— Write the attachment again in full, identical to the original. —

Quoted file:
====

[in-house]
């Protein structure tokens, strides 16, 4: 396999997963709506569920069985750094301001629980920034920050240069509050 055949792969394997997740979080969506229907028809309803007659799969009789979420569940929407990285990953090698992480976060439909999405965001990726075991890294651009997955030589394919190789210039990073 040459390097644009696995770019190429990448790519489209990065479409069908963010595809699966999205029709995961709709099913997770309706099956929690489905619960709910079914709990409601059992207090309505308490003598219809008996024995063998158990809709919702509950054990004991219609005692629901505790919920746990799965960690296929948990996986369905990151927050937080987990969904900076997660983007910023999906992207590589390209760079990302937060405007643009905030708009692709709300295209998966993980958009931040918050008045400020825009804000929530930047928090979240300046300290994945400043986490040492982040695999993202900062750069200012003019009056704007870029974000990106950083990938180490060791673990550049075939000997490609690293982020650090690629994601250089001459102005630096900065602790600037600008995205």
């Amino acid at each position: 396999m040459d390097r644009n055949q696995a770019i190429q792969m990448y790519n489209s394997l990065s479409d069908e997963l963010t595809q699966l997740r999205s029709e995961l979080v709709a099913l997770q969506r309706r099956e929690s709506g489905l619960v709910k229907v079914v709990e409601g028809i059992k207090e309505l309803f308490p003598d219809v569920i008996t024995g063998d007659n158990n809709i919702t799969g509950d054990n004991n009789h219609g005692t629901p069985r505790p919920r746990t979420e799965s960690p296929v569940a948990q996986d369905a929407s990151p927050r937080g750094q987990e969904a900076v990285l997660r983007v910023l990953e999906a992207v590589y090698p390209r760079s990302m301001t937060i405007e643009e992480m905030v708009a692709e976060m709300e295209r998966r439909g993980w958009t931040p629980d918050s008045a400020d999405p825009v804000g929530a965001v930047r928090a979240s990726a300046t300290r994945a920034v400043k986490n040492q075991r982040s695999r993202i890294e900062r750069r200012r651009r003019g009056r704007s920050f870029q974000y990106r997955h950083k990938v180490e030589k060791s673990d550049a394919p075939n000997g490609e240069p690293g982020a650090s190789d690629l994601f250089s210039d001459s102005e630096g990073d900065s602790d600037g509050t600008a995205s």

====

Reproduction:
[in-house]
């Protein structure tokens, strides 16, 4: 396999997963709506569920069985750094301001629980920034920050240069509050 055949792969394997997740979080969506229907028809309803007659799969009789979420569940929407990285990953090698992480976060439909999405965001990726075991890294651009997955030589394919190789210039990073 040459390097644009696995770019190429990448790519489209990065479409069908963010595809699966999205029709995961709709099913997770309706099956929690489905619960709910079914709990409601059992207090309505308490003598219809008996024995063998158990809709919702509950054990004991219609005692629901505790919920746990799965960690296929948990996986369905990151927050937080987990969904900076997660983007910023999906992207590589390209760079990302937060405007643009905030708009692709709300295209998966993980958009931040918050008045400020825009804000929530930047928090979240300046300290994945400043986490040492982040695999993202900062750069200012003019009056704007870029974000990106950083990938180490060791673990550049075939000997490609690293982020650090690629994601250089001459102005630096900065602790600037600008995205």
């Amino acid at each position: 396999m040459d390097r644009n055949q696995a770019i190429q792969m990448y790519n489209s394997l990065s479409d069908e997963l963010t595809q699966l997740r999205s029709e995961l979080v709709a099913l997770q969506r309706r099956e929690s709506g489905l619960v709910k229907v079914v709990e409601g028809i059992k207090e309505l309803f308490p003598d219809v569920i008996t024995g063998d007659n158990n809709i919702t799969g509950d054990n004991n009789h219609g005692t629901p069985r505790p919920r746990t979420e799965s960690p296929v569940a948990q996986d369905a929407s990151p927050r937080g750094q987990e969904a900076v990285l997660r983007v910023l990953e999906a992207v590589y090698p390209r760079s990302m301001t937060i405007e643009e992480m905030v708009a692709e976060m709300e295209r998966r439909g993980w958009t931040p629980d918050s008045a400020d999405p825009v804000g929530a965001v930047r928090a979240s990726a300046t300290r994945a920034v400043k986490n040492q075991r982040s695999r993202i890294e900062r750069r200012r651009r003019g009056r704007s920050f870029q974000y990106r997955h950083k990938v180490e030589k060791s673990d550049a394919p075939n000997g490609e240069p690293g982020a650090s190789d690629l994601f250089s210039d001459s102005e630096g990073d900065s602790d600037g509050t600008a995205s």